Domestication and Extinction – series

Domestication & Extinction

Reduction Linocut, 76 x 56 cm, 2019

There is a lot of discussion among academics when the era of the Anthropocene began. One could argue that it germinated with the domestication of crops and animals, when humans started to consciously manipulate their surroundings approximately 10,000 years ago. Domestication of our plants and animals have certainly spurred human population growth on our planet, which has resulted in diminished ecosystems and extinction of species.

A re-discovery in the Anthropocene is that ‘nature’ is not inanimate after all; it is animated. It reacts and moves in response to our actions, because we are part of it. However, our mainstream perceptions of conservation still tend to be very fragmented. As Anna Tsing observes: “Conservation biologists segregate nonhumans; political ecologists too often take them for granted as resources for human use. Instead, we might want to look at how species and populations slip in and out of markets, in and out of cultural attention, and in and out of a whole spectrum of not-yet-fully-described interactions between humans and nonhumans.”

Zoonotic Transmission, Reduction Linocut, 76 x 56 cm 2021

“Pandemics such as Coronavirus are the result of humanity’s destruction of Nature, according to leaders at the UN, WHO and WWF International, and the world has been ignoring this stark reality for decades.”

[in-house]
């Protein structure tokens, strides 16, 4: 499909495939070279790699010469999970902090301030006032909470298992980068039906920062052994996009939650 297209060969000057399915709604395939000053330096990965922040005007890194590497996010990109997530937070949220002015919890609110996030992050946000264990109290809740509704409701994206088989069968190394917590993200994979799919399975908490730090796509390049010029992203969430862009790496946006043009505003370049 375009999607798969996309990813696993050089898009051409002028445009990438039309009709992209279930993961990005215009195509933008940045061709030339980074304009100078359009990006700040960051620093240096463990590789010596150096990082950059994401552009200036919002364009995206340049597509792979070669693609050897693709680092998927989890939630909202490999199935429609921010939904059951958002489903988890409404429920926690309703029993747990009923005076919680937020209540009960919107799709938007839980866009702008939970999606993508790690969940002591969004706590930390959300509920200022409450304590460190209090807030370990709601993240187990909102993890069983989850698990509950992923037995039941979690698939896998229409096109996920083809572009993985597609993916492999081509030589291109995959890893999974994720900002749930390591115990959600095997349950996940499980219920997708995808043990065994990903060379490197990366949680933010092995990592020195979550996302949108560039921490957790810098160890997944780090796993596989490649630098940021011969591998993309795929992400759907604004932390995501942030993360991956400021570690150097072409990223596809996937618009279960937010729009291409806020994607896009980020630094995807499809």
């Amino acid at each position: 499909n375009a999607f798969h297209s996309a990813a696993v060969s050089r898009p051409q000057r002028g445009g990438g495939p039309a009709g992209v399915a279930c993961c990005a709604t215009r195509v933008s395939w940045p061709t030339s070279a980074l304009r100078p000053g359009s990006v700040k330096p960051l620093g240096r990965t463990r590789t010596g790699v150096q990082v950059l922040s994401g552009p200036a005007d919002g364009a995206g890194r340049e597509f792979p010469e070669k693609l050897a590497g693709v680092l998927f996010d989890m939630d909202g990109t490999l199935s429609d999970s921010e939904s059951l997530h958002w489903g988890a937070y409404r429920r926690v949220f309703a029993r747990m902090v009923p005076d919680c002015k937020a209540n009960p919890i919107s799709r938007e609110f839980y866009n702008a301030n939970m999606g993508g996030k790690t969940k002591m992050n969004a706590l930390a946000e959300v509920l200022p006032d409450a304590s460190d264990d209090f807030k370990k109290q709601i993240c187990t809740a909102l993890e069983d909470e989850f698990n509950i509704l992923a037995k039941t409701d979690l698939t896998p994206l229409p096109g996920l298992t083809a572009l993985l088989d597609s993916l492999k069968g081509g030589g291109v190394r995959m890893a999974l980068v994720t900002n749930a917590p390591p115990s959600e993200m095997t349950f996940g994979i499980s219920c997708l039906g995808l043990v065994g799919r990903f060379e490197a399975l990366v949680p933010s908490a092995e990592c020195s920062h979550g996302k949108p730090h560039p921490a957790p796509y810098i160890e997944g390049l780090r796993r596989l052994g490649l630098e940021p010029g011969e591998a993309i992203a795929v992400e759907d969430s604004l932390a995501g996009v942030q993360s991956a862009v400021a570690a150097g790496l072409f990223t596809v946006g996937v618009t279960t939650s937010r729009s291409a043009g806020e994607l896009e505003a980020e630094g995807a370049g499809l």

The Guardian Newspaper

“The primary risks for future spillover of zoonotic diseases are deforestation of tropical environments and large-scale industrial farming of animals, specifically pigs and chickens at high-density, says Thomas Gillespie of Emory University in the US”.

Emory news Center

“What has changed in the modern world is that there are more of us, more interconnected, causing more disruption. A zoonosis is an animal infection that’s transmissible to humans. That can be a virus or a bacterium or any other sort of infectious bug, but a zoonotic virus is one that comes out of a nonhuman animal and somehow passes into humans.

If the new host is Homo sapiens, if it’s us humans, then that virus has seized a huge opportunity for vast evolutionary success because it can replicate quickly, spread from individual to individual, ride on airplanes, get around the planet in twenty-four hours, spread to more people and become possibly the most successful and abundant virus in the world. And that’s what happens with pandemics.

David Quammen

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